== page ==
Tiger preps for Hero World Challenge
ALBANY, Bahamas — Excited, apprehensive and most importantly — pain-free, Tiger Woods returns to competitive golf on Thursday at the $3.5 million Hero World Challenge at Albany, Bahamas.
Woods, the tournament host, played in one PGA Tour event this year, missing the cut last January at the Farmers Insurance Open. The next week he played in the Omega Dubai Desert Classic and withdrew after the first round due to back spasms.
He hasn’t competed since.
“This is a big step for me,” a relaxed Woods said Tuesday during a pre-tournament press conference.
Woods hoped to play at the Masters, but was in too much pain. He underwent lumbar fusion surgery last April, the fourth operation on his back, and wasn’t sure if he would be able to play professionally again.
“I didn’t realize how bad my back was and how much I was flinching and just how slow I was,” Woods said. “I didn’t realize it because it’s been a slow degrading process. I thought I was playing halfway decent, shot some good scores, but now I’ve looked back on it and man, I didn’t even have much at all.”
Immediately after the fusion procedure, he felt relief. This, following months of constant nerve pain shooting down his leg that often made it challenging to get out of bed. The only time he used a golf club was to get around his house.
“I always thought that I was tough mentally,” said Woods, who turns 42 next month. “My dad always thought so as well. Going through all this just reaffirmed it.”
Woods used medications for pain relief and sleep. He pleaded guilty for a reckless driving charge in late May and has received the help he needed.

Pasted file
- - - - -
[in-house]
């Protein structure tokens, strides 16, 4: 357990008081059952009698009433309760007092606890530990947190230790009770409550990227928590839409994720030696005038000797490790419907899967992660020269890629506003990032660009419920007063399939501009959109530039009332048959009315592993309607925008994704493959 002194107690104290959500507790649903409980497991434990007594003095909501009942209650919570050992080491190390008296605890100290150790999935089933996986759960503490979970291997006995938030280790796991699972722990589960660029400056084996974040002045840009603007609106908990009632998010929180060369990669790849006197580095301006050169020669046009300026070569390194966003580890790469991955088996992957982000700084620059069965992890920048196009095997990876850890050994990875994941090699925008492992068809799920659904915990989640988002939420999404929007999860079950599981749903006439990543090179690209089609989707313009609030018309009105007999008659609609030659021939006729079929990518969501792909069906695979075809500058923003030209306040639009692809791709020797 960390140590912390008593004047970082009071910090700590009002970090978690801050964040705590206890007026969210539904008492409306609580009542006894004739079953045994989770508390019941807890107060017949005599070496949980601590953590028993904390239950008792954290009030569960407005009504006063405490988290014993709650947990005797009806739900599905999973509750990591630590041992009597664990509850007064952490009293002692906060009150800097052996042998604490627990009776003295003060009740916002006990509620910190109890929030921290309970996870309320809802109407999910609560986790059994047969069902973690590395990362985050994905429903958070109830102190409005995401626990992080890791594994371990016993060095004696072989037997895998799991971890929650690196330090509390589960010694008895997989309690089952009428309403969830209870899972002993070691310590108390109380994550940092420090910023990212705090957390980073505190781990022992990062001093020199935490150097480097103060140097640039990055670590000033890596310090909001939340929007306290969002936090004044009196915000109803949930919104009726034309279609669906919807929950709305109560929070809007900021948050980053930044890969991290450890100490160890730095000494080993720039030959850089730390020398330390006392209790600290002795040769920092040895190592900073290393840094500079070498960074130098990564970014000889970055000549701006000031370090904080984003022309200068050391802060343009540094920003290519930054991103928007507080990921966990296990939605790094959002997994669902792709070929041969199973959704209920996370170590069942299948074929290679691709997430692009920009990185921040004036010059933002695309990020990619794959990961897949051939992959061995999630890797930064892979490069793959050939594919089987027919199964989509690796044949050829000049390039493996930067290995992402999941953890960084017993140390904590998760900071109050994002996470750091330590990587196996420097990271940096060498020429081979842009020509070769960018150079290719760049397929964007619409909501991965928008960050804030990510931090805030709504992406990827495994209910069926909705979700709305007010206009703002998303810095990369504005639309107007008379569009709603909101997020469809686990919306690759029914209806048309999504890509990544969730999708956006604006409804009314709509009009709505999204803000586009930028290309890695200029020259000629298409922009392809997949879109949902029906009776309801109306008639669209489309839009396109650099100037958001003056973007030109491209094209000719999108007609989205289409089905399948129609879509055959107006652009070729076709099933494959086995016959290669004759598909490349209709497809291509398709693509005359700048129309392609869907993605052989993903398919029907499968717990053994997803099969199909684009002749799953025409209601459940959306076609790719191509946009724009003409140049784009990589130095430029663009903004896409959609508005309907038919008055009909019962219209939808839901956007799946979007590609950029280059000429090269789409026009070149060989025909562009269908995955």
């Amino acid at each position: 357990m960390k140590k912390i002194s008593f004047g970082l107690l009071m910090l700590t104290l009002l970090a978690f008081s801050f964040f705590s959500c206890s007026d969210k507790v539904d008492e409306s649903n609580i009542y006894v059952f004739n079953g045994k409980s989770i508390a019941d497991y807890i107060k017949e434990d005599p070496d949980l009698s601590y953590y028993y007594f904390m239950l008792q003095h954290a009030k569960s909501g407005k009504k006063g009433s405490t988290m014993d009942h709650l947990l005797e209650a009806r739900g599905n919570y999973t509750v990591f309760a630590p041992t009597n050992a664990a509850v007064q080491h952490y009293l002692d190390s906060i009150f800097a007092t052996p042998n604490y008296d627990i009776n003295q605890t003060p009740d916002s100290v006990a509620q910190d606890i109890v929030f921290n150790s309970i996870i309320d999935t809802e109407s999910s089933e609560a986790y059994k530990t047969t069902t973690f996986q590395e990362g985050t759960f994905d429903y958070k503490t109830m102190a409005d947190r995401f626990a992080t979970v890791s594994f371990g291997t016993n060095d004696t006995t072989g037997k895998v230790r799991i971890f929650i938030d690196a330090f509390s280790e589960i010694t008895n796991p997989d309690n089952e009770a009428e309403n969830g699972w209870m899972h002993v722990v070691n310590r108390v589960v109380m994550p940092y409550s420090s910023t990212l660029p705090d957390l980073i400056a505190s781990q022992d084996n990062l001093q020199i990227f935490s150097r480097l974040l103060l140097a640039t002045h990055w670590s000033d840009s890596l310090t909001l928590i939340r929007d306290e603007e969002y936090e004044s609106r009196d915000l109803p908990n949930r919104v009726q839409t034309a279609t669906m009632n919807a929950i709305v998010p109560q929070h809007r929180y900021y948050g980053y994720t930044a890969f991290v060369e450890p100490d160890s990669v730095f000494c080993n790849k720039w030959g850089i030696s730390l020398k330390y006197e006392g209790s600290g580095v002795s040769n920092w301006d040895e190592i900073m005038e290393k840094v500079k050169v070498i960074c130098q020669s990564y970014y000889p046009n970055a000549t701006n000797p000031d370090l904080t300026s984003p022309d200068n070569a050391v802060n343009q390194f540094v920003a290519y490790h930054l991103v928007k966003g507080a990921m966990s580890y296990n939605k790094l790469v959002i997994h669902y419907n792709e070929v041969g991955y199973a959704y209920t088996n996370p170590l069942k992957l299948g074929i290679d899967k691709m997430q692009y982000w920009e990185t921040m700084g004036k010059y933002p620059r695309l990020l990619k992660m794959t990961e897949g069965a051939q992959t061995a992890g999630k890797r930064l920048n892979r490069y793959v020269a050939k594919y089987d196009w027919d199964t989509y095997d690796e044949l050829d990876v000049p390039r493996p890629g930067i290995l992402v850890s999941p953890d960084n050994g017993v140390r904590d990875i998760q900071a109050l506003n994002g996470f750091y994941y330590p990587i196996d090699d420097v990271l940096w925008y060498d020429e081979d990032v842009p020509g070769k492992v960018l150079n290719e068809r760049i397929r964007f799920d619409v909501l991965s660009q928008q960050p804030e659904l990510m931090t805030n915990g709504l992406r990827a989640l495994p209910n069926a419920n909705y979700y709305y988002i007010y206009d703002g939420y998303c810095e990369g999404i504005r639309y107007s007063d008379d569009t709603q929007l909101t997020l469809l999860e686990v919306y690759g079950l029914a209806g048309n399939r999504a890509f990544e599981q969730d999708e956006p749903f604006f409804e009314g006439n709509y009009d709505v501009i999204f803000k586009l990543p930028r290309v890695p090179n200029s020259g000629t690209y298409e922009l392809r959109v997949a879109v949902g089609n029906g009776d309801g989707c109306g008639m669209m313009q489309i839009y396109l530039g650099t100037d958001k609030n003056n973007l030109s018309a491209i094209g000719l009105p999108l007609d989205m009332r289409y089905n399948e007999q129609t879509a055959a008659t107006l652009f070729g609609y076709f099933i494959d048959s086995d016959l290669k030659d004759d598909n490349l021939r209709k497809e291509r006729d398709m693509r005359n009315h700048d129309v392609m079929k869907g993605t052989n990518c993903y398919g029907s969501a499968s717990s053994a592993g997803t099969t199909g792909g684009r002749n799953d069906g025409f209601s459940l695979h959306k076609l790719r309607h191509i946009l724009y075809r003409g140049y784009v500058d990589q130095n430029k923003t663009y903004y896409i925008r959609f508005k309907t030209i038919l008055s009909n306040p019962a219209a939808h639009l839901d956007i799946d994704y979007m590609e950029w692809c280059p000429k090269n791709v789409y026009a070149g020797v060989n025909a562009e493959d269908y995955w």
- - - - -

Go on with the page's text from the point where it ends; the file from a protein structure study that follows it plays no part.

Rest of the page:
“I’ve come out on the other side and I feel fantastic,” he said.
Never the most patient person, Woods listened to his surgeons and trainers during an arduous rehabilitation process that included walking, running in the pool, swimming and bike riding. He returned to the gym to rebuild his muscle tone and finally received clearance to chip and putt.
Justin Thomas and Rickie Fowler dropped by his practice putting green to provide competition, and usually left lighter in the pocket.
The next step was short wedge shots. Feeling no ill-effects, Woods slowly began working his way through his bag, eventually bunting 150-yard drivers.
Admittedly, he was nervous about how hard to push his body and how he would feel the next day. But his surgeon assured him the fusion surgery was successful.
“He said I would be fine for the rest of my life,” Woods said. “I’m still trying to let that sink in.”
Next came nine hole rounds at the Medalist Club near his home in Jupiter, Fla. He was often joined by Fowler, and not only kept up, but hit it past him.
“I had a little pop,” said Woods. “That gave me confidence.”
Pacing himself, Woods alternated between walking and riding, even playing 36 holes some days with Fowler, Thomas, Rory McIlroy, Daniel Berger and Dustin Johnson. More often than not, he finished with sub-par scores.
“It’s been a lot of fun,” Woods said. “They’ve been fantastic, to be honest with you, because I’ve gotten to know them through the Ryder Cup and Presidents Cup and I’ve really become very close with a few of them.”
Woods is one of 18 players in the field this week that features six of the top 10 players in the world. Participants include Thomas, Jordan Spieth, Fowler, Brooks Koepka, Hideki Matsuyama, Justin Rose, Henrik Stenson, Matt Kuchar and Patrick Reed.
There is no cut in the 72-hole event that will be televised live by the Golf Channel and NBC. Woods tees off Thursday at 12:05 EDST p.m. ET with Thomas.
A five-time winner of the Hero World Challenge, Woods finished 15th last year and led the field in birdies with 24.
Asked about his expectations, Woods said, “I really don’t know. I just really want to be able to compete this week, play all four days and give myself a chance on that back nine on Sunday to win this thing.”
Then he will reassess. He played a practice round Tuesday afternoon with Fowler and Thomas.
“I don’t know what the future holds because I’m still learning this body,” said Woods. “But I don’t have any pain and life is so much better.”
A winner of 79 PGA Tour titles and 14 major championships, Woods’ last victory came at the 2013 WGC-Bridgestone Invitational. Some of today’s young stars only know about his success from YouTube.
“When I turned pro, I think Jordan was still in diapers,” said Woods.
He would love to change that.
“In an ideal world, I would like to have them feel what some of my past guys had to go against all those years,” Woods said.